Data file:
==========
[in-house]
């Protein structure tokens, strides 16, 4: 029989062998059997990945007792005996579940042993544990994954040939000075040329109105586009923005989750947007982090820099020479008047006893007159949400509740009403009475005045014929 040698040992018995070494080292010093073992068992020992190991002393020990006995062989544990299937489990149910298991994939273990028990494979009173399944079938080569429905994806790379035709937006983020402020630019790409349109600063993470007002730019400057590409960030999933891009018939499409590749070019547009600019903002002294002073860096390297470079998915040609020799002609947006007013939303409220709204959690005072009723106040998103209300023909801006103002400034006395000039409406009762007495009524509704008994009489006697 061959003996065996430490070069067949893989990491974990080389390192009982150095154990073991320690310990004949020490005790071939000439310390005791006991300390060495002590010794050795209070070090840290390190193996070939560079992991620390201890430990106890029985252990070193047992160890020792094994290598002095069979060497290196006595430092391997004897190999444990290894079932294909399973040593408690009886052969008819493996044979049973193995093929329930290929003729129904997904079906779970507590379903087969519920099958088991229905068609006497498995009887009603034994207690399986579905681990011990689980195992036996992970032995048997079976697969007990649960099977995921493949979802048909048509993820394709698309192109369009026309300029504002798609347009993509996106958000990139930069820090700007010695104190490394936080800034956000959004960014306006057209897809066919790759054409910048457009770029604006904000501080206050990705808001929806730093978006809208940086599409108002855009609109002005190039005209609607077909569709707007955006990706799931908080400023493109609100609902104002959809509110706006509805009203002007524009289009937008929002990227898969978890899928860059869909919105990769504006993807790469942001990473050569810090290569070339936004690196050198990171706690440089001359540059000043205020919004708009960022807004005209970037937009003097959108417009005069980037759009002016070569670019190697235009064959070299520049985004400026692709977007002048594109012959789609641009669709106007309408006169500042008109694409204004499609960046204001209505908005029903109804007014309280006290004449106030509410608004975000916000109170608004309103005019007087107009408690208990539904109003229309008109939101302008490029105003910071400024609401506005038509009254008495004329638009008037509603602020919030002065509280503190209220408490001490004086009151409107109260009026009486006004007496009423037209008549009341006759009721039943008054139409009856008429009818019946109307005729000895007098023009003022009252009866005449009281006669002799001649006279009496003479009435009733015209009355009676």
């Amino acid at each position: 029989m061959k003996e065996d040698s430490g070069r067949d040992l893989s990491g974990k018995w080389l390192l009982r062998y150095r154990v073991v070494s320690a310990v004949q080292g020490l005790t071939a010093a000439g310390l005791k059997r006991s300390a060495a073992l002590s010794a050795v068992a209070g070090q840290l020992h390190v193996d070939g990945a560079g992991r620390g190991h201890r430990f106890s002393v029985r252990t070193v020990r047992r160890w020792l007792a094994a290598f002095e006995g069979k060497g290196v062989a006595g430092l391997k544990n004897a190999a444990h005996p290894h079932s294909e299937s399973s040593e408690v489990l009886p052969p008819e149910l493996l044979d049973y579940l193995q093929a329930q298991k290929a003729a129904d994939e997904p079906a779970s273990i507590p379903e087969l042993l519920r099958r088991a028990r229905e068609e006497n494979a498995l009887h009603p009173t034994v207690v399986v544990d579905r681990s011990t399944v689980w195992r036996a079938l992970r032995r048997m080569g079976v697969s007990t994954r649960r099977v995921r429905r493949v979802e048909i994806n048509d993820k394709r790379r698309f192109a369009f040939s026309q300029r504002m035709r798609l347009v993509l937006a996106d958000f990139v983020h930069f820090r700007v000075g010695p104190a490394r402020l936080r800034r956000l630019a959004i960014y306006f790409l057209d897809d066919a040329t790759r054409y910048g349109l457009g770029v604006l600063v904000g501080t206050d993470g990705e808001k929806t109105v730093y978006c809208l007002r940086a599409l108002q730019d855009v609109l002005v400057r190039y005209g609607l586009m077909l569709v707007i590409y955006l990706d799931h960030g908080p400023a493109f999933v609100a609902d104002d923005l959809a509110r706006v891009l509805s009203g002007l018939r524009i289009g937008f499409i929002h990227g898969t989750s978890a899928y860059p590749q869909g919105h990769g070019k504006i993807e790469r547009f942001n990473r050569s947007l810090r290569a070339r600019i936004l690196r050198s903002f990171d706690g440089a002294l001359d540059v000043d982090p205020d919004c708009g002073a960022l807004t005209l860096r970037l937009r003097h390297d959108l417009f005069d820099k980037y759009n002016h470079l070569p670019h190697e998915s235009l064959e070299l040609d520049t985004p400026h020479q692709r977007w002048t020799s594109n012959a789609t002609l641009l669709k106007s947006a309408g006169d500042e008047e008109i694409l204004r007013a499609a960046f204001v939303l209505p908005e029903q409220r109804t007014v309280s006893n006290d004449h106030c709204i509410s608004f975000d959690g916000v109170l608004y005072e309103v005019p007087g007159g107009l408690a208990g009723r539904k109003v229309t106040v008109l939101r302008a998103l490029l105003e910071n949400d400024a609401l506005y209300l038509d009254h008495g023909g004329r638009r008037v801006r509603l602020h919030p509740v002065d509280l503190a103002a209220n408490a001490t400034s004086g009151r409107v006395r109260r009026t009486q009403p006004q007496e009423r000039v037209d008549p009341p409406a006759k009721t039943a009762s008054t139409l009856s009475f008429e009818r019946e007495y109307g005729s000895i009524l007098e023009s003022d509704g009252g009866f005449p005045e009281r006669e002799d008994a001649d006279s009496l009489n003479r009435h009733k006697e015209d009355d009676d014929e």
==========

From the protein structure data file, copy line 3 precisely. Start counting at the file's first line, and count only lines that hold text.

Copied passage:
């Amino acid at each position: 029989m061959k003996e065996d040698s430490g070069r067949d040992l893989s990491g974990k018995w080389l390192l009982r062998y150095r154990v073991v070494s320690a310990v004949q080292g020490l005790t071939a010093a000439g310390l005791k059997r006991s300390a060495a073992l002590s010794a050795v068992a209070g070090q840290l020992h390190v193996d070939g990945a560079g992991r620390g190991h201890r430990f106890s002393v029985r252990t070193v020990r047992r160890w020792l007792a094994a290598f002095e006995g069979k060497g290196v062989a006595g430092l391997k544990n004897a190999a444990h005996p290894h079932s294909e299937s399973s040593e408690v489990l009886p052969p008819e149910l493996l044979d049973y579940l193995q093929a329930q298991k290929a003729a129904d994939e997904p079906a779970s273990i507590p379903e087969l042993l519920r099958r088991a028990r229905e068609e006497n494979a498995l009887h009603p009173t034994v207690v399986v544990d579905r681990s011990t399944v689980w195992r036996a079938l992970r032995r048997m080569g079976v697969s007990t994954r649960r099977v995921r429905r493949v979802e048909i994806n048509d993820k394709r790379r698309f192109a369009f040939s026309q300029r504002m035709r798609l347009v993509l937006a996106d958000f990139v983020h930069f820090r700007v000075g010695p104190a490394r402020l936080r800034r956000l630019a959004i960014y306006f790409l057209d897809d066919a040329t790759r054409y910048g349109l457009g770029v604006l600063v904000g501080t206050d993470g990705e808001k929806t109105v730093y978006c809208l007002r940086a599409l108002q730019d855009v609109l002005v400057r190039y005209g609607l586009m077909l569709v707007i590409y955006l990706d799931h960030g908080p400023a493109f999933v609100a609902d104002d923005l959809a509110r706006v891009l509805s009203g002007l018939r524009i289009g937008f499409i929002h990227g898969t989750s978890a899928y860059p590749q869909g919105h990769g070019k504006i993807e790469r547009f942001n990473r050569s947007l810090r290569a070339r600019i936004l690196r050198s903002f990171d706690g440089a002294l001359d540059v000043d982090p205020d919004c708009g002073a960022l807004t005209l860096r970037l937009r003097h390297d959108l417009f005069d820099k980037y759009n002016h470079l070569p670019h190697e998915s235009l064959e070299l040609d520049t985004p400026h020479q692709r977007w002048t020799s594109n012959a789609t002609l641009l669709k106007s947006a309408g006169d500042e008047e008109i694409l204004r007013a499609a960046f204001v939303l209505p908005e029903q409220r109804t007014v309280s006893n006290d004449h106030c709204i509410s608004f975000d959690g916000v109170l608004y005072e309103v005019p007087g007159g107009l408690a208990g009723r539904k109003v229309t106040v008109l939101r302008a998103l490029l105003e910071n949400d400024a609401l506005y209300l038509d009254h008495g023909g004329r638009r008037v801006r509603l602020h919030p509740v002065d509280l503190a103002a209220n408490a001490t400034s004086g009151r409107v006395r109260r009026t009486q009403p006004q007496e009423r000039v037209d008549p009341p409406a006759k009721t039943a009762s008054t139409l009856s009475f008429e009818r019946e007495y109307g005729s000895i009524l007098e023009s003022d509704g009252g009866f005449p005045e009281r006669e002799d008994a001649d006279s009496l009489n003479r009435h009733k006697e015209d009355d009676d014929e």